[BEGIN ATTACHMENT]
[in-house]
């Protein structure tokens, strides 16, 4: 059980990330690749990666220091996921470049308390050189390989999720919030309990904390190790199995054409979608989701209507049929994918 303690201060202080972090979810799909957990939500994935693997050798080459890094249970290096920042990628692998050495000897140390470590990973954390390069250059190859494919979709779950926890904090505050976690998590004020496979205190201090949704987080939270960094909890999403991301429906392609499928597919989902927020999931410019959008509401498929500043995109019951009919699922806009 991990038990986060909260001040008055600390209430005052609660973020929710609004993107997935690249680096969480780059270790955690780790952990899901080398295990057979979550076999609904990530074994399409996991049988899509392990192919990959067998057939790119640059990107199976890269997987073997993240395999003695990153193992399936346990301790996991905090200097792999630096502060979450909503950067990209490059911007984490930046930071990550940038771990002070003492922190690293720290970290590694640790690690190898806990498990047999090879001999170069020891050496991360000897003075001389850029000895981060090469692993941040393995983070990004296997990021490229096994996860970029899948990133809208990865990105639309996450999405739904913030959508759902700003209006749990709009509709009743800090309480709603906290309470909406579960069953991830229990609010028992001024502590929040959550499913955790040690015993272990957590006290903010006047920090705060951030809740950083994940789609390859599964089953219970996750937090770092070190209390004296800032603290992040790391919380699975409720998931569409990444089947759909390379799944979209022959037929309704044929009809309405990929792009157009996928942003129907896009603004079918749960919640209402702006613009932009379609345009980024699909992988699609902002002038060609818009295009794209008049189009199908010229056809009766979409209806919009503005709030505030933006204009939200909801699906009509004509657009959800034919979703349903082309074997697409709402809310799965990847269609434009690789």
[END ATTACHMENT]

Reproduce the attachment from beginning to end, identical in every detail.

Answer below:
[in-house]
């Protein structure tokens, strides 16, 4: 059980990330690749990666220091996921470049308390050189390989999720919030309990904390190790199995054409979608989701209507049929994918 303690201060202080972090979810799909957990939500994935693997050798080459890094249970290096920042990628692998050495000897140390470590990973954390390069250059190859494919979709779950926890904090505050976690998590004020496979205190201090949704987080939270960094909890999403991301429906392609499928597919989902927020999931410019959008509401498929500043995109019951009919699922806009 991990038990986060909260001040008055600390209430005052609660973020929710609004993107997935690249680096969480780059270790955690780790952990899901080398295990057979979550076999609904990530074994399409996991049988899509392990192919990959067998057939790119640059990107199976890269997987073997993240395999003695990153193992399936346990301790996991905090200097792999630096502060979450909503950067990209490059911007984490930046930071990550940038771990002070003492922190690293720290970290590694640790690690190898806990498990047999090879001999170069020891050496991360000897003075001389850029000895981060090469692993941040393995983070990004296997990021490229096994996860970029899948990133809208990865990105639309996450999405739904913030959508759902700003209006749990709009509709009743800090309480709603906290309470909406579960069953991830229990609010028992001024502590929040959550499913955790040690015993272990957590006290903010006047920090705060951030809740950083994940789609390859599964089953219970996750937090770092070190209390004296800032603290992040790391919380699975409720998931569409990444089947759909390379799944979209022959037929309704044929009809309405990929792009157009996928942003129907896009603004079918749960919640209402702006613009932009379609345009980024699909992988699609902002002038060609818009295009794209008049189009199908010229056809009766979409209806919009503005709030505030933006204009939200909801699906009509004509657009959800034919979703349903082309074997697409709402809310799965990847269609434009690789």